Breaking usability for the sake of ‘purity’ is completely against what the standards are about. You build for what people use, not for what you wish they’d use.

Joey says:
March 31, 12h

Lars Said:

“And: Be sure to convince any customer you know to chose Mozilla, Opera etc. Not only because they’ll get more beautiful web sites - convince them it’s safer and faster, too. A long way to go, but the direction seems to be correct. I really don’t want to wait for Longhorn and the “real” IE7.”

How can you convince someone to get something else that is totally different from what they are used to?

Even if Firefox and Mozilla provide better asthetics for a site, the user cares about comfortability and familiarity. I’ve often heard, “But, IE comes with my computer, why do I need to get anything else?” At that point, the common user will not make any effort to download another browser, nor will they care about standards or CSS. They will only care about their site looking well in the browser they use.

Until then I agree that one solution is: “writing standards compliant code giving browsers like Mozilla, Firefox & Co. anything it can handle - and try to achieve the same by heavy use of javascript for IE” like Lars said.

24
Michael R. Havard says:
March 31, 12h

I heard someone once say that a company only moves on an issue at a tipping point. Typically that tipping point is 15% of x, but could be lower depending on the margins of the business or the greed of the company. For instance the RIAA started going after p2p when they had lost around 7% of their sales. It may take another 8% dip for them to begin looking at the real reason sales are slipping.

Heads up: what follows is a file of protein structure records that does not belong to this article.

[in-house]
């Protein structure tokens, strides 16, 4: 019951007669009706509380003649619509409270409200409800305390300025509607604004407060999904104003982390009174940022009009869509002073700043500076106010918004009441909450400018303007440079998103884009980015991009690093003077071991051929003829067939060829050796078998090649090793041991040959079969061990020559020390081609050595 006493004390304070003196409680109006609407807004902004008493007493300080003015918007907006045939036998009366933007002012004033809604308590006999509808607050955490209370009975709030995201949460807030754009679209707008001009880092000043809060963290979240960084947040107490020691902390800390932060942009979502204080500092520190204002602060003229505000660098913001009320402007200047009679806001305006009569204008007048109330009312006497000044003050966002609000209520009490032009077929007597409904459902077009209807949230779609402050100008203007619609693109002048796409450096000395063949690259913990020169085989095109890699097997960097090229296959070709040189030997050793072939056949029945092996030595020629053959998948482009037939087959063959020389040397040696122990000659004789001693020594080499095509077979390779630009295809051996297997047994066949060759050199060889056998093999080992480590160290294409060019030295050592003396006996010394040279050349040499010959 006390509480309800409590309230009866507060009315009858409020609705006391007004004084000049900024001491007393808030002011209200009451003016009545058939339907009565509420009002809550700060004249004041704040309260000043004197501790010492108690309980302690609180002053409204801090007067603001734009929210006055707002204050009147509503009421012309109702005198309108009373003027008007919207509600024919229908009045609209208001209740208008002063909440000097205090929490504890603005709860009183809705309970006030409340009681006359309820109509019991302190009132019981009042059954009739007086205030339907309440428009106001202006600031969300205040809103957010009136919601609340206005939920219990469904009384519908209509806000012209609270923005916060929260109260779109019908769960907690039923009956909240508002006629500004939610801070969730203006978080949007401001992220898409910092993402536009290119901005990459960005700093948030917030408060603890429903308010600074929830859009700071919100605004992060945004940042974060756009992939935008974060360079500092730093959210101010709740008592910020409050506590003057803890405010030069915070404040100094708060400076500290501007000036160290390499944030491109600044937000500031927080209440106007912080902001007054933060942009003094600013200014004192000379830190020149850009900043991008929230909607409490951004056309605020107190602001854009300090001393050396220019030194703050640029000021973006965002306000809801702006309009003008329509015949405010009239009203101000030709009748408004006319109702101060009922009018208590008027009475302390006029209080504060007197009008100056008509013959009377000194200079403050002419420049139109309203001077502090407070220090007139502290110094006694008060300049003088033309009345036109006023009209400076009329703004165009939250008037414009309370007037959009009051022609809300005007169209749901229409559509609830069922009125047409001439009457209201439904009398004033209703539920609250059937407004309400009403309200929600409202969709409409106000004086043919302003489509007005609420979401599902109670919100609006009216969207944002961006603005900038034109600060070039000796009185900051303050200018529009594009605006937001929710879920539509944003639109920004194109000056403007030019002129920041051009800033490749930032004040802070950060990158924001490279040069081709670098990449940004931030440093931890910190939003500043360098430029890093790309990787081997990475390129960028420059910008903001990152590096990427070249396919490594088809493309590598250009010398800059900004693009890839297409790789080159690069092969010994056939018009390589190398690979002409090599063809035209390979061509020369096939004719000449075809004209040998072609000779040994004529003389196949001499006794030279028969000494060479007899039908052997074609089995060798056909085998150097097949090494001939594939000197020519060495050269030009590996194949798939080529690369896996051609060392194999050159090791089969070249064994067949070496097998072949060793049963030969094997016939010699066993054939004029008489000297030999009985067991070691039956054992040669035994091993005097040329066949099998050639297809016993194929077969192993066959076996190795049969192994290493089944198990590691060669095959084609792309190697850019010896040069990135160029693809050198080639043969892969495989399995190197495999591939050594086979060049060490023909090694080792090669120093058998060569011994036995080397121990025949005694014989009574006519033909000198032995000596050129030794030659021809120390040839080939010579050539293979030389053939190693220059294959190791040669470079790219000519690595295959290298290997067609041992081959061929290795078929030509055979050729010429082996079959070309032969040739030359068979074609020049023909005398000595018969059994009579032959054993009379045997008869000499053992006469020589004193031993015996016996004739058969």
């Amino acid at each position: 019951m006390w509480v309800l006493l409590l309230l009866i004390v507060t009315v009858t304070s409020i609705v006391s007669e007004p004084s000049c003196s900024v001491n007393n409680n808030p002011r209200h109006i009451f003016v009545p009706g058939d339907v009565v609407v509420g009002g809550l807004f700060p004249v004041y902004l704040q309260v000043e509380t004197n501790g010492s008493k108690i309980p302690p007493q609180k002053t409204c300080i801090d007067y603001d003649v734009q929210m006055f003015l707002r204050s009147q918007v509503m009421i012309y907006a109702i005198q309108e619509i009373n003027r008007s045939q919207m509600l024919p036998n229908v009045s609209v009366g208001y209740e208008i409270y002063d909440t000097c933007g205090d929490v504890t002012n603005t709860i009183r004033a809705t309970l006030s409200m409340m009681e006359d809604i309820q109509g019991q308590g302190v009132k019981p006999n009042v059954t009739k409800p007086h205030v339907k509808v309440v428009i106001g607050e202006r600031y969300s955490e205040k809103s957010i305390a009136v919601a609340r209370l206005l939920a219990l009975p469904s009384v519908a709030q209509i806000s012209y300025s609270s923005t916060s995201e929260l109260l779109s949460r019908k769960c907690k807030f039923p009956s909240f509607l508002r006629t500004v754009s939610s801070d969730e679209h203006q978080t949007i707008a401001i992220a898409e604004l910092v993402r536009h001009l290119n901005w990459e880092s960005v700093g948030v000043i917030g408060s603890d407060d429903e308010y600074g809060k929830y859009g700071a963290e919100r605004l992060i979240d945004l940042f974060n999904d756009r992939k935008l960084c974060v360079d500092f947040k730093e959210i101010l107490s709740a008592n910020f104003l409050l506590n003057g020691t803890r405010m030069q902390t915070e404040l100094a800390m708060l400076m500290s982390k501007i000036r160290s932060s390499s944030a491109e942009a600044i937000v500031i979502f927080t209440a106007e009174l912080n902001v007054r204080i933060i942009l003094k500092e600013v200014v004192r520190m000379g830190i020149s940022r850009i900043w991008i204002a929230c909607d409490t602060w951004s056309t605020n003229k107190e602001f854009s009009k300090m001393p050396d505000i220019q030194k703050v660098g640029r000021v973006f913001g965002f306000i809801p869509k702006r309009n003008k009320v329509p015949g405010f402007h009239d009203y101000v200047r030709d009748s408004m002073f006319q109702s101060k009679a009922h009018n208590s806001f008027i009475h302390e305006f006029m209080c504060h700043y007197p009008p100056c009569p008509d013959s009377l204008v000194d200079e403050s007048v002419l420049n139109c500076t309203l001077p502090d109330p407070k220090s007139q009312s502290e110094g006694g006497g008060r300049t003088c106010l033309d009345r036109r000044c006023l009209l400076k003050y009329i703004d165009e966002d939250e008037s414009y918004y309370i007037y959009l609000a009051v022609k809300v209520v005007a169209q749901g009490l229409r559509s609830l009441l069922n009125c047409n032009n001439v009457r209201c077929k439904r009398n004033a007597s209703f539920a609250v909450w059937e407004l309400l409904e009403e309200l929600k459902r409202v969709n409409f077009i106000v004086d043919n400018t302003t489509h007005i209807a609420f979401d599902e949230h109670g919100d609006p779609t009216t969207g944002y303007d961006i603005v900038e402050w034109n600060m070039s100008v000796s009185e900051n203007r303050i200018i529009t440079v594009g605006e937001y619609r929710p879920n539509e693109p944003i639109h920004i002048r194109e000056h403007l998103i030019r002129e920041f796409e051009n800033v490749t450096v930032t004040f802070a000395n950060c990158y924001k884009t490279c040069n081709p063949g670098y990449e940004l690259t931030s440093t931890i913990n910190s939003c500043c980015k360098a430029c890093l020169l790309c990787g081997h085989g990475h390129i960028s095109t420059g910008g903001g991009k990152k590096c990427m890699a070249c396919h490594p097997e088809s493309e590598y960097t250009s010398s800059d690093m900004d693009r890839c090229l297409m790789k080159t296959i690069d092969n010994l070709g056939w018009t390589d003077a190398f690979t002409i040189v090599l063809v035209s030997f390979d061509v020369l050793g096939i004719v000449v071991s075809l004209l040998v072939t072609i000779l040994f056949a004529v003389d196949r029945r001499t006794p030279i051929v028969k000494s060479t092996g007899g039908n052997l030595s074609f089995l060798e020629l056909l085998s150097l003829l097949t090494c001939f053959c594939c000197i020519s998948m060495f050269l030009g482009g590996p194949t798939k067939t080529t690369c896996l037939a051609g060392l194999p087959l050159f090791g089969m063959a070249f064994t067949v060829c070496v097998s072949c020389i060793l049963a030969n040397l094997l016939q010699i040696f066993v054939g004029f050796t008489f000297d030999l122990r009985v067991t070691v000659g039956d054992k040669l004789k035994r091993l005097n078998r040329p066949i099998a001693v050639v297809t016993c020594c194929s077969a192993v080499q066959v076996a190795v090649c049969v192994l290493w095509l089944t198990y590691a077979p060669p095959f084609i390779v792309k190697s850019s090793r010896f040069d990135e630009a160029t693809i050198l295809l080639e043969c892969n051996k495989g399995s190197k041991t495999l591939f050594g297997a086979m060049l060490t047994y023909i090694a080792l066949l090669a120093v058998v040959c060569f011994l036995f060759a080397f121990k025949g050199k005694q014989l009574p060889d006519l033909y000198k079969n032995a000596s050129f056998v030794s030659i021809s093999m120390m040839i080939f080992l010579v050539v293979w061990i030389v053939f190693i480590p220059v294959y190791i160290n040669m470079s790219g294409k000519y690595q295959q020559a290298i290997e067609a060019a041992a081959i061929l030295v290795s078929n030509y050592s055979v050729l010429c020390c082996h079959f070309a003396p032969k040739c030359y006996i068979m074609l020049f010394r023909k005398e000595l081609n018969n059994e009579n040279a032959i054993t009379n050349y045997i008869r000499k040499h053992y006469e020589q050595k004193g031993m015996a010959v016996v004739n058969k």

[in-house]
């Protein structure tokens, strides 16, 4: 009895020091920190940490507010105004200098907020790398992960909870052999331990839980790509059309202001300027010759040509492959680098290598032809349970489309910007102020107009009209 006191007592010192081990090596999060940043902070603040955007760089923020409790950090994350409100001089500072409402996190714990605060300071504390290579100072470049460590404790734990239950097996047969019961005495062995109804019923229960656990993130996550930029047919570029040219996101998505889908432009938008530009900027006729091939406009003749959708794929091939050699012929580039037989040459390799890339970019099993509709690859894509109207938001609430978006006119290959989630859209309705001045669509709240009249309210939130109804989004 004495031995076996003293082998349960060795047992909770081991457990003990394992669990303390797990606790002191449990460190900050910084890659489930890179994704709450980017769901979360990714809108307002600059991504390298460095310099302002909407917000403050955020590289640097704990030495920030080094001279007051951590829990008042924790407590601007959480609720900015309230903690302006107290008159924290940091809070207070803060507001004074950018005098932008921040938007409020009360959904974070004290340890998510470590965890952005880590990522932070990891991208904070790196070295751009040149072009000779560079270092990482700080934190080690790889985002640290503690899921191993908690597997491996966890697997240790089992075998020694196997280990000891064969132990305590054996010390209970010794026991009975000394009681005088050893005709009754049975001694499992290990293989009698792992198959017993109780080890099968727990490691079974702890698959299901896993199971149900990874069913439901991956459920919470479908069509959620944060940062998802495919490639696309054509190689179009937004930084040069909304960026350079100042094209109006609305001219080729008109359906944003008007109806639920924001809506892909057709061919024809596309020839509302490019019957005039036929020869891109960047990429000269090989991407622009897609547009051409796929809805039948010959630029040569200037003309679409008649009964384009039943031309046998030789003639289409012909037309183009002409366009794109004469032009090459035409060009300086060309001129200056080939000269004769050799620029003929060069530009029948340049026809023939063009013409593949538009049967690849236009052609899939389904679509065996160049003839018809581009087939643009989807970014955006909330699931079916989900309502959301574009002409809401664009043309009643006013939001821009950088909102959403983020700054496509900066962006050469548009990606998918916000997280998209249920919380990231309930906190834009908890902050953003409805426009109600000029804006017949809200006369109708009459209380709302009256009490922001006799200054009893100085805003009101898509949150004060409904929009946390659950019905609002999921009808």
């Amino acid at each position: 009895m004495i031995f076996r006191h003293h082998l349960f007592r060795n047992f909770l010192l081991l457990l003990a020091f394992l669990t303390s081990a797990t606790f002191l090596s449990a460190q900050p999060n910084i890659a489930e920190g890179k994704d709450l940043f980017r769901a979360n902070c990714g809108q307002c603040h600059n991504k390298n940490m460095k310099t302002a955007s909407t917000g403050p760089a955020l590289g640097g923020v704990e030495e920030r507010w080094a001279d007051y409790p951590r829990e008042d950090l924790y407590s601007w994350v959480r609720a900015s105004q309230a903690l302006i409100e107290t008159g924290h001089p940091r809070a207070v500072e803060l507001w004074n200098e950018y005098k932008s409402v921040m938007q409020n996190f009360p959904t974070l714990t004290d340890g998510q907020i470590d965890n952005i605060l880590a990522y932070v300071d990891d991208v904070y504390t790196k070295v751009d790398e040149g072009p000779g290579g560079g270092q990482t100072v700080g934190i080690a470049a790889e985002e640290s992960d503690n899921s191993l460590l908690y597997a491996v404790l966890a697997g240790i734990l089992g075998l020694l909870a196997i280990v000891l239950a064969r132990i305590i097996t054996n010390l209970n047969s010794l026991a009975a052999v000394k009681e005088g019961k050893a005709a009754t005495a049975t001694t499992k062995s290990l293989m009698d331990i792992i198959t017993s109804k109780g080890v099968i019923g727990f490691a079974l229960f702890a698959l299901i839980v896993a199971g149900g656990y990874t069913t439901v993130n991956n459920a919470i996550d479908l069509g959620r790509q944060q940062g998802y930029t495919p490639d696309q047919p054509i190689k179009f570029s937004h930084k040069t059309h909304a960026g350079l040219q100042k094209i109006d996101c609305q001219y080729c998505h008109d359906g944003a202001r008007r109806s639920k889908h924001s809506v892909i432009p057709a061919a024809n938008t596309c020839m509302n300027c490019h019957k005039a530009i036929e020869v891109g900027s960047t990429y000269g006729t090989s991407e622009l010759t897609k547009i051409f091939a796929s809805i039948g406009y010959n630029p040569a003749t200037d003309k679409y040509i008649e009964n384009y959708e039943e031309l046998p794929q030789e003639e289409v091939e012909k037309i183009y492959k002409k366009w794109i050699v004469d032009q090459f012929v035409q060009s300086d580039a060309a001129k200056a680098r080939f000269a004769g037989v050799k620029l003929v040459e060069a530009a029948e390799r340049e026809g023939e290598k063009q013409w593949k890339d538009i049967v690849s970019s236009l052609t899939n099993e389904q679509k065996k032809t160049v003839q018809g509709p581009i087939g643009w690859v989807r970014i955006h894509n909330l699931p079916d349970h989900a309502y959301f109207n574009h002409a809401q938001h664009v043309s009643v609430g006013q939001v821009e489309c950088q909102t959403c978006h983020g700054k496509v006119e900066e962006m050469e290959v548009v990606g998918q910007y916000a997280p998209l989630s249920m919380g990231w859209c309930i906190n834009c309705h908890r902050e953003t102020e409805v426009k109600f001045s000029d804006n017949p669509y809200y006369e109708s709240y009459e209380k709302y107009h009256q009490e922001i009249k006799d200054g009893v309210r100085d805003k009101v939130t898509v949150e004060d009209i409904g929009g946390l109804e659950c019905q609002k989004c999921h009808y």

Likewise it may take MS losing 15% of the browser market to Moz before it takes any serious action. Then again they may already be underway with serious action (just not in the timeframe we want).

I’d be very interested to find out the real statistics for the browser market. I have a feeling that we’re much closer to that tipping point than people generally think or that the statistics show today.

I personally feel that more pressure should be put on the middle men companies that help enable MS’s domination of the market. I.E. Dell, AOL, Earthlink, etc. that ship and promote the browser to a great degree (AOL’s propaganda - 35 million customers) . Any major agreement with a company like that could shift browser market share significantly. Then we might see some movement.

ppk says:
April 01, 12h

>”Isn’t this discussion a bit one-sided?”
>
>Isn’t that obvious? I was talking about CSS support.